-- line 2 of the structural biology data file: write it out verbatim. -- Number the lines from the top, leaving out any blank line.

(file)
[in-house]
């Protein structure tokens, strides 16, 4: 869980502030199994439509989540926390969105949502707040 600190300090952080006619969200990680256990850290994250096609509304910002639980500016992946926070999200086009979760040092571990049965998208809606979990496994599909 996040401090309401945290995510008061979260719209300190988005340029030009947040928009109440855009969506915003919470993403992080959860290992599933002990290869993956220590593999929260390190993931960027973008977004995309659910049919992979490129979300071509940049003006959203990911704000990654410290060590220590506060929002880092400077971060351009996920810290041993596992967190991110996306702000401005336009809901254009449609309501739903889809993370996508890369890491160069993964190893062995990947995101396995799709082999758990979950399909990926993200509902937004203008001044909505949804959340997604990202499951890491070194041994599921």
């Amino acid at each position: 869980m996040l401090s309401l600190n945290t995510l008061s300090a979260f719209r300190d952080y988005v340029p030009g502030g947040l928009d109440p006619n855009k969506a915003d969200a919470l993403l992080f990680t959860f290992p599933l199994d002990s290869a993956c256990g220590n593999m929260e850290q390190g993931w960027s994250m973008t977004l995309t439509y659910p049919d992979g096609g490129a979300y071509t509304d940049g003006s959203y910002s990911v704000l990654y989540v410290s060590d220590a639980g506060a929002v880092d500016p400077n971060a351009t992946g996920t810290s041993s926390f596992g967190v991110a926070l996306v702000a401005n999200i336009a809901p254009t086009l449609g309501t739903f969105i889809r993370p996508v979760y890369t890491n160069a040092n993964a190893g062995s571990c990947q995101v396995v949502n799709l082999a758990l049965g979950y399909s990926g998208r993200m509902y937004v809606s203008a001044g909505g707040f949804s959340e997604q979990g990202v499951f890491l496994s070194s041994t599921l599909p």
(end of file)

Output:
């Protein structure tokens, strides 16, 4: 869980502030199994439509989540926390969105949502707040 600190300090952080006619969200990680256990850290994250096609509304910002639980500016992946926070999200086009979760040092571990049965998208809606979990496994599909 996040401090309401945290995510008061979260719209300190988005340029030009947040928009109440855009969506915003919470993403992080959860290992599933002990290869993956220590593999929260390190993931960027973008977004995309659910049919992979490129979300071509940049003006959203990911704000990654410290060590220590506060929002880092400077971060351009996920810290041993596992967190991110996306702000401005336009809901254009449609309501739903889809993370996508890369890491160069993964190893062995990947995101396995799709082999758990979950399909990926993200509902937004203008001044909505949804959340997604990202499951890491070194041994599921």